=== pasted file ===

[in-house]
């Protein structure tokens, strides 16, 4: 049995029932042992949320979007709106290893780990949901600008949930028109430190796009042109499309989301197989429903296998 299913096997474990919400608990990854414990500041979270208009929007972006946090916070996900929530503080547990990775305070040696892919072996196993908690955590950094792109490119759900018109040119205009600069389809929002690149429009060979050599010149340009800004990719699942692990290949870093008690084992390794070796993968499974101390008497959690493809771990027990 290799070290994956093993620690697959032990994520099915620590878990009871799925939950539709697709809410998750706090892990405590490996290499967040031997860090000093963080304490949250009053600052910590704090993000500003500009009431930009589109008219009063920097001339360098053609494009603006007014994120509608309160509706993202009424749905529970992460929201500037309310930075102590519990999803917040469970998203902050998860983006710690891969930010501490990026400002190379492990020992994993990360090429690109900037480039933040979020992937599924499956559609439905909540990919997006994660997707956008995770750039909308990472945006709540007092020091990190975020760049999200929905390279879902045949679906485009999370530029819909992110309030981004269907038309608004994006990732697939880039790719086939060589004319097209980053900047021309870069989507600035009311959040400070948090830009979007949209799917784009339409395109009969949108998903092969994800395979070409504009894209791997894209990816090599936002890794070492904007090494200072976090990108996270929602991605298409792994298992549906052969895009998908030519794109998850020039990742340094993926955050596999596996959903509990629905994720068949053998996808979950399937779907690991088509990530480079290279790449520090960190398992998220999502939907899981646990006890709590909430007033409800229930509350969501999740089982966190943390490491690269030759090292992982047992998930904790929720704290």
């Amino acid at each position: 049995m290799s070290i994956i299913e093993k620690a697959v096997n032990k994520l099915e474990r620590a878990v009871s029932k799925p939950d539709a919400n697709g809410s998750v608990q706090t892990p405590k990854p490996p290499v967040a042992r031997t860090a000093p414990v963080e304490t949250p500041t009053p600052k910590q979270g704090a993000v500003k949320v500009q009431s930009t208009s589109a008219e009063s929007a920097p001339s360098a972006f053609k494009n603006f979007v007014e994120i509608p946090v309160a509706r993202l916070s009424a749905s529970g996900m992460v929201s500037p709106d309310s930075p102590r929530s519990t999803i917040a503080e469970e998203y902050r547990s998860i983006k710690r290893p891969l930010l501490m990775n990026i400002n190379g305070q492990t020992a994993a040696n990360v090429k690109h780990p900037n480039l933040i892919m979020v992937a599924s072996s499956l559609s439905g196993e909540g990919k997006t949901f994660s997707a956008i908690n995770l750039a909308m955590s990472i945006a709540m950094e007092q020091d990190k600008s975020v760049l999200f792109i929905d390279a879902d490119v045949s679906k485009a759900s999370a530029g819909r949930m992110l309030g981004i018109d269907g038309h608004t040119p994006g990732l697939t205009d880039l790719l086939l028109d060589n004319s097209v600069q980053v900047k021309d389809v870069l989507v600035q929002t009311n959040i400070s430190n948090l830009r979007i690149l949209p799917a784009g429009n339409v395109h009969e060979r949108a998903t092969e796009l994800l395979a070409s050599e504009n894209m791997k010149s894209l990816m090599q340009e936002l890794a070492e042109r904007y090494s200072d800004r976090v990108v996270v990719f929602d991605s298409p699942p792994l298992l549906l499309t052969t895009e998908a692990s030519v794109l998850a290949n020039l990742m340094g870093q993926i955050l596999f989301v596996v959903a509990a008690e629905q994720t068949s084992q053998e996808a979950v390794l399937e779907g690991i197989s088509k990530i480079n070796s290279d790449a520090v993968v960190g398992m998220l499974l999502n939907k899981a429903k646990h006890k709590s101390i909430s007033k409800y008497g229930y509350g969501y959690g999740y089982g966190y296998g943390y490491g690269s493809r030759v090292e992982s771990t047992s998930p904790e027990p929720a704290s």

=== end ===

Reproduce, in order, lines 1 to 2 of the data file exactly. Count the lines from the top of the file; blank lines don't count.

[in-house]
């Protein structure tokens, strides 16, 4: 049995029932042992949320979007709106290893780990949901600008949930028109430190796009042109499309989301197989429903296998 299913096997474990919400608990990854414990500041979270208009929007972006946090916070996900929530503080547990990775305070040696892919072996196993908690955590950094792109490119759900018109040119205009600069389809929002690149429009060979050599010149340009800004990719699942692990290949870093008690084992390794070796993968499974101390008497959690493809771990027990 290799070290994956093993620690697959032990994520099915620590878990009871799925939950539709697709809410998750706090892990405590490996290499967040031997860090000093963080304490949250009053600052910590704090993000500003500009009431930009589109008219009063920097001339360098053609494009603006007014994120509608309160509706993202009424749905529970992460929201500037309310930075102590519990999803917040469970998203902050998860983006710690891969930010501490990026400002190379492990020992994993990360090429690109900037480039933040979020992937599924499956559609439905909540990919997006994660997707956008995770750039909308990472945006709540007092020091990190975020760049999200929905390279879902045949679906485009999370530029819909992110309030981004269907038309608004994006990732697939880039790719086939060589004319097209980053900047021309870069989507600035009311959040400070948090830009979007949209799917784009339409395109009969949108998903092969994800395979070409504009894209791997894209990816090599936002890794070492904007090494200072976090990108996270929602991605298409792994298992549906052969895009998908030519794109998850020039990742340094993926955050596999596996959903509990629905994720068949053998996808979950399937779907690991088509990530480079290279790449520090960190398992998220999502939907899981646990006890709590909430007033409800229930509350969501999740089982966190943390490491690269030759090292992982047992998930904790929720704290």